Let’s just hope we don’t do what Arizona did — save big ($2 million) on their first pick and then spend the savings…nowhere. (And then trade that first pick for Shelby Miller.)

  12. Atlanta seems to value young talent more then Arizona does. I’m not worried about that scenario.

    Coppy had said they still had a “best player available” mentality with the picks. Perhaps they plan on trading some of the starting pitching depth for more major league-ready hitters and then just take one of the great lefties in the draft. We’re still light on lefties in the system, especially if Newcomb never consistently finds the strike zone.

  13. I think we will take a pitcher at 3. Adding to our strengths seems like a slightly safer route than betting on a young bat.

  14. If the Braves are serious about taking a bat, Senzel or Ray seem like the picks, depending on what the Reds do. (I assume the Phils take Groome.) I suppose they could be trying to throw other teams off the scent, but I honestly wince every time I see a mock draft that has the Braves taking another pitcher at 3. It seems a massive waste to pass up on the chance to get a fast-moving bat given the state of the system at present.

    40 and beyond, they could do anything. Last year Allard was a known quantity aside from his injury (and Swanson, if you count him) but their other picks were generally perceived as reaches. Those picks are looking good now, but it proves that the Braves aren’t necessarily married to the industry consensus once you get past the top talents.

  15. Olivera trade notwithstanding, we’ve been doing well in our trades. Why not send 3 SP prospects for a bat and then take Puk? Why settle when we can get the asset somewhere else?

  16. Because if the market values the price of a bat to be 3 starting pitchers, wouldn’t you be better of drafting a whole bat instead of 1/3 of one?

  17. Drafting for need in the MLB draft is a good way to ensure intractable losing. It’s not like the NFL where 90% of top 10 picks become at least functional starters–the bust rate is frightening in the MLB. That said, bats, particularly college bats do tend to project better than pitching.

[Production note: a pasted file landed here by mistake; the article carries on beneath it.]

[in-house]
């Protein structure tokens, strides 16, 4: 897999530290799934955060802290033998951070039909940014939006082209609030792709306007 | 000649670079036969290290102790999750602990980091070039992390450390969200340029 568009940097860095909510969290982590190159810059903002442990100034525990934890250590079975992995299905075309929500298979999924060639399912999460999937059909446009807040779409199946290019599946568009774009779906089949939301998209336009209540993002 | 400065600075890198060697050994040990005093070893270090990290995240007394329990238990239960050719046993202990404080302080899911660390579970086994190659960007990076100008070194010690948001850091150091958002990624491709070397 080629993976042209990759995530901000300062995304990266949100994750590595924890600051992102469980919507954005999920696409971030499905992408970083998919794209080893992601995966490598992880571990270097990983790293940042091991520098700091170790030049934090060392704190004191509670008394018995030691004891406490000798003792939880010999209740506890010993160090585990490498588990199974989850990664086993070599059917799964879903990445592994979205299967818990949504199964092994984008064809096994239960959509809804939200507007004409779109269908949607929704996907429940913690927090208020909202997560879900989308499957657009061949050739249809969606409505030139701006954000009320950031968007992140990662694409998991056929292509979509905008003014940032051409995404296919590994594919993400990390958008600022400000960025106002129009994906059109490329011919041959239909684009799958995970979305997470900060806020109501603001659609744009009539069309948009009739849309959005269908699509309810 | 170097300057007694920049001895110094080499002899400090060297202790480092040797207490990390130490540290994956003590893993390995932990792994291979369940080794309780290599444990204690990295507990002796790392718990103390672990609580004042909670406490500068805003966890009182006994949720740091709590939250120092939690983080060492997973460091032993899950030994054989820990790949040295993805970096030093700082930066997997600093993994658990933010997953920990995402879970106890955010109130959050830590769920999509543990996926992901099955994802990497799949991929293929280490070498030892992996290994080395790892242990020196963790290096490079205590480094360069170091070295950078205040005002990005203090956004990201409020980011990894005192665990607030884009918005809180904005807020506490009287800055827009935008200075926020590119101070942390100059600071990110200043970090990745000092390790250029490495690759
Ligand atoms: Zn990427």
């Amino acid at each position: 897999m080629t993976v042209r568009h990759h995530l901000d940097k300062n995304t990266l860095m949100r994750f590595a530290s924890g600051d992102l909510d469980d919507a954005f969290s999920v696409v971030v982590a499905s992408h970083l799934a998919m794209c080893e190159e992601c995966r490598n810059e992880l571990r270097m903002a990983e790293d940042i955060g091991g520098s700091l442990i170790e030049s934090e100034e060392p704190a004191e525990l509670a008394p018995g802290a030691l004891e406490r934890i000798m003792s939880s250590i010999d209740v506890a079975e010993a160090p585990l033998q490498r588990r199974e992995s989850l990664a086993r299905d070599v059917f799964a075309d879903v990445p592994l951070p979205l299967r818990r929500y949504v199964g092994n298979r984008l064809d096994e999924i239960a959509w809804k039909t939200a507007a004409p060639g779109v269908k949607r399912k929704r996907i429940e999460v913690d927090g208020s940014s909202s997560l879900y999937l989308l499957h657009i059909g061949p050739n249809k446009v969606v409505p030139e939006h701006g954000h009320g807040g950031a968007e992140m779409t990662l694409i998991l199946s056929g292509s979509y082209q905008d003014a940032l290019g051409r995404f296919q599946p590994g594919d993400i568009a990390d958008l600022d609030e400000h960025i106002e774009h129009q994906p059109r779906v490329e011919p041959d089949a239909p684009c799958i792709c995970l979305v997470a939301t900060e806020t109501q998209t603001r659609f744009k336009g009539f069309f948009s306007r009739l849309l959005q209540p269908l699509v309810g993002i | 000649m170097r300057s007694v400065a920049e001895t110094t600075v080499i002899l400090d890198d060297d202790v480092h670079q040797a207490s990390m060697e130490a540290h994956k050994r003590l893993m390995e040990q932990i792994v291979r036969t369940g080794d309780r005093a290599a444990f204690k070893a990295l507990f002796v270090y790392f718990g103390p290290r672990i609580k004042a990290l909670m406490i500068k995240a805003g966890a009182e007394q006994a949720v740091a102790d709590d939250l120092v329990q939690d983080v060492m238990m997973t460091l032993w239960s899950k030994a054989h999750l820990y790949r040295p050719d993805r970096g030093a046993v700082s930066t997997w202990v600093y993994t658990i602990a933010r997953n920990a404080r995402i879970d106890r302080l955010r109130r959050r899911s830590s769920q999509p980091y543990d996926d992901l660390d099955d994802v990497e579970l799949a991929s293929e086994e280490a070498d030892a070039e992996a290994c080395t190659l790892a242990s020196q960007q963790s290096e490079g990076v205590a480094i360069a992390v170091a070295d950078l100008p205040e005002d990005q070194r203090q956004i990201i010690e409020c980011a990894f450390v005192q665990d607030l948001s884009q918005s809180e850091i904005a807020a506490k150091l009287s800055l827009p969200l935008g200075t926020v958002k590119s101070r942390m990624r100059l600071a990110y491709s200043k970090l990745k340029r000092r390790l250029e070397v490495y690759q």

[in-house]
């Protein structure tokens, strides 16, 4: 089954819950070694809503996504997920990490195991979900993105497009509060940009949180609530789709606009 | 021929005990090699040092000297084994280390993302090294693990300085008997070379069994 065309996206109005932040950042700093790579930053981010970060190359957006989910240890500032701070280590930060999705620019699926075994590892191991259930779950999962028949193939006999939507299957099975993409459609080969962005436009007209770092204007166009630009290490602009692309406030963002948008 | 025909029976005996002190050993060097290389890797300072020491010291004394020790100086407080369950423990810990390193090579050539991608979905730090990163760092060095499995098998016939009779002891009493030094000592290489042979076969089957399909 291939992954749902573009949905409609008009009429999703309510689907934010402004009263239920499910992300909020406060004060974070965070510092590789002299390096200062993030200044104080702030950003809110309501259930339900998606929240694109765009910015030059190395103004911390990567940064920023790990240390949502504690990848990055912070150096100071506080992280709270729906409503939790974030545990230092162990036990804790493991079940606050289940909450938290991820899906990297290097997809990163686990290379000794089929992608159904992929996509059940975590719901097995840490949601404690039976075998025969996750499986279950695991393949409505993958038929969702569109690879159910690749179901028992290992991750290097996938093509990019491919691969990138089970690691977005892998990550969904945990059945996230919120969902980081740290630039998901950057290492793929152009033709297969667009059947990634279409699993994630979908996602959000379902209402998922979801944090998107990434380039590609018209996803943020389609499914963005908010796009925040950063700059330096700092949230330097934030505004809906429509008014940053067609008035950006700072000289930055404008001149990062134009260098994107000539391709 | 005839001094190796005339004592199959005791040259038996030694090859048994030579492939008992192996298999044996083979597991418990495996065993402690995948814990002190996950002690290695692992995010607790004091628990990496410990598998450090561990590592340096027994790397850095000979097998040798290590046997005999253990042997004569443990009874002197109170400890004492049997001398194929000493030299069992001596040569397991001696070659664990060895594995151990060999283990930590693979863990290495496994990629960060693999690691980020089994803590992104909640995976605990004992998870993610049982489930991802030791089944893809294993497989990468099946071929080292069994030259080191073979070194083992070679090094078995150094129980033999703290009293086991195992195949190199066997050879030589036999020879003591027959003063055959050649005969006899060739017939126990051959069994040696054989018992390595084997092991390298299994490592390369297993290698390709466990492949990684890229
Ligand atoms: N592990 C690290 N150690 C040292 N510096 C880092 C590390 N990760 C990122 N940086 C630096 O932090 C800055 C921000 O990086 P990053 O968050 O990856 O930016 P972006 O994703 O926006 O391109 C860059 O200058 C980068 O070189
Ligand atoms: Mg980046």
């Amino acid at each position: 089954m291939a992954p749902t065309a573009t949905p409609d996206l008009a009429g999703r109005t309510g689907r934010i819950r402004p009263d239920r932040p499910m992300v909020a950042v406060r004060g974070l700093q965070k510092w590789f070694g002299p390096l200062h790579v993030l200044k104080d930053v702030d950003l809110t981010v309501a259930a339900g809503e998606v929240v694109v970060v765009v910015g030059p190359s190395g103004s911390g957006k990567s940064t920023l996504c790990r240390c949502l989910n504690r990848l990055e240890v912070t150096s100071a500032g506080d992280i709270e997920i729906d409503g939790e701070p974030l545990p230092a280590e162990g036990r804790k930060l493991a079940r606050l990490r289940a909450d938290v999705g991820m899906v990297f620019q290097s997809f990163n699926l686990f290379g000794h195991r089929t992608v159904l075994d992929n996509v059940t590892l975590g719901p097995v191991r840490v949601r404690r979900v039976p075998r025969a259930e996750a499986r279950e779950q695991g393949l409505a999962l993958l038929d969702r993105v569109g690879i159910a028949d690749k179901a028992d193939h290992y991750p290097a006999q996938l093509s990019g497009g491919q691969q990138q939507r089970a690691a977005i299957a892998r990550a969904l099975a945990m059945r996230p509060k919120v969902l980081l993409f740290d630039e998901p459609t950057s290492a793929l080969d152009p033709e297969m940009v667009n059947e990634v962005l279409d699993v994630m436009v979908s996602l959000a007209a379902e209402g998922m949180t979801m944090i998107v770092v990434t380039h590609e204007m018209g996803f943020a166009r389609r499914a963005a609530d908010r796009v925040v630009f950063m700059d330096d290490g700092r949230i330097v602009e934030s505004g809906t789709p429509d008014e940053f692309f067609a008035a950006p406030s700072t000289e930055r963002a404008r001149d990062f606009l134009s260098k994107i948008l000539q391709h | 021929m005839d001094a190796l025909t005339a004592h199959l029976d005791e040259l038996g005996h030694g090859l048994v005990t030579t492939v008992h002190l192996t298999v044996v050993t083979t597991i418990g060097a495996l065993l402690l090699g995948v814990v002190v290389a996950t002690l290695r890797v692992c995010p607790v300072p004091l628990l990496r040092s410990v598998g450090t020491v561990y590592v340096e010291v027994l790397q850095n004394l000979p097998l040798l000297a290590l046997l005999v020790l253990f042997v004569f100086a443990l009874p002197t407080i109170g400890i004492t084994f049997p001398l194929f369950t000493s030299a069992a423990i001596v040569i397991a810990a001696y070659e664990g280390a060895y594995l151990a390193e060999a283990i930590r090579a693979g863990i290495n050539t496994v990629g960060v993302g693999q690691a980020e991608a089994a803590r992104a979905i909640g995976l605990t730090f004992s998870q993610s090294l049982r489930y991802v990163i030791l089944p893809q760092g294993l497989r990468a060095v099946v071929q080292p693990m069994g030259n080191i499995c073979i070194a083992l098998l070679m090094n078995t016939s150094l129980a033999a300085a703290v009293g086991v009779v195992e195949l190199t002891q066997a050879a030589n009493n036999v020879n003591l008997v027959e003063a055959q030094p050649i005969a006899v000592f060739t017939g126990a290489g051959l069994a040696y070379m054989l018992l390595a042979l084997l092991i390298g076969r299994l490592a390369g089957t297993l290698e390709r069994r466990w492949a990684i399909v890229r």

There have been several good articles on this that I can’t currently find, but here’s a decent look from a dated piece:

  18. And really, the idea of “settling” only applies if you believe these guys have an absolute value, and they don’t. That MLB.Com ranks a guy 7th doesn’t mean he’ll have the 7th best career in the draft, and 6 will be better and 10 will be worse.

    If the Braves love a guy who’s a pitcher, they should draft him. If they love a guy who’s a hitter, they should draft him. If they don’t love anybody who’s left on the board, they should be practical. In my opinion, practical is signing a guy to knock the ball around the yard. This whole conversation is predicated by “all things being equal,” and they very rarely are.

  19. The last time we drafted in the top-3, the entire top-10 were more or less busts:

    …unless Dmitri Young could be considered a success (is it fitting his career year came for the 2003 Tigers?). The 3 big hits in this first round were, of course, high school bats. So, you know…exception to every rule.

    I also was just reminded that Aaron Sele won 148 games

  20. I don’t think drafting “for need” and taking a pitcher at 3 are conflicting ideas. In my mind pitching remains our biggest need. The surplus/glut that everyone thinks we have is mostly still in the high-risk/bust zone.

  21. “I don’t think drafting “for need” and taking a pitcher at 3 are conflicting ideas”

    But the majority of our top-30 prospects are pitchers, including our #1 pick last year, and our offense is the absolute worst in baseball. The help that is on the way is low-power middle infield. Sure, our pitchers might bust, but at least we have guys who have the ceiling of #1 or #2 starter (Allard, Newcomb, Sims). We don’t have anyone who has the ceiling of a first-division power bat (ok, maybe Riley)

    I think we’d all agree we need more good players including starting and relief pitching, but power bat (or catcher) has to be the clearest need.

  22. Our offense is bad because our management wants it to be. Promote a few guys and spend a bit of money and that could be a different story, quickly. If the best player at 3 is a pitcher, then I want him.

  23. I agree that we don’t have much power help on the way, and I want to fix that, but the college bats in this draft don’t scream can’t-miss.

    If you put Swanson and Albies in our current starting lineup, you replace two of our worst hitters with guys that look like they’ll have high OBPs. That may not be enough by itself, but it would certainly make a noticeable difference.

  24. It’s way early, but as of this date, I really think Kyle Lewis will be the pick at #3, and there will be some savings there, and they’ll have money to spend above slot on the next couple of picks (or on the 11th-rounder).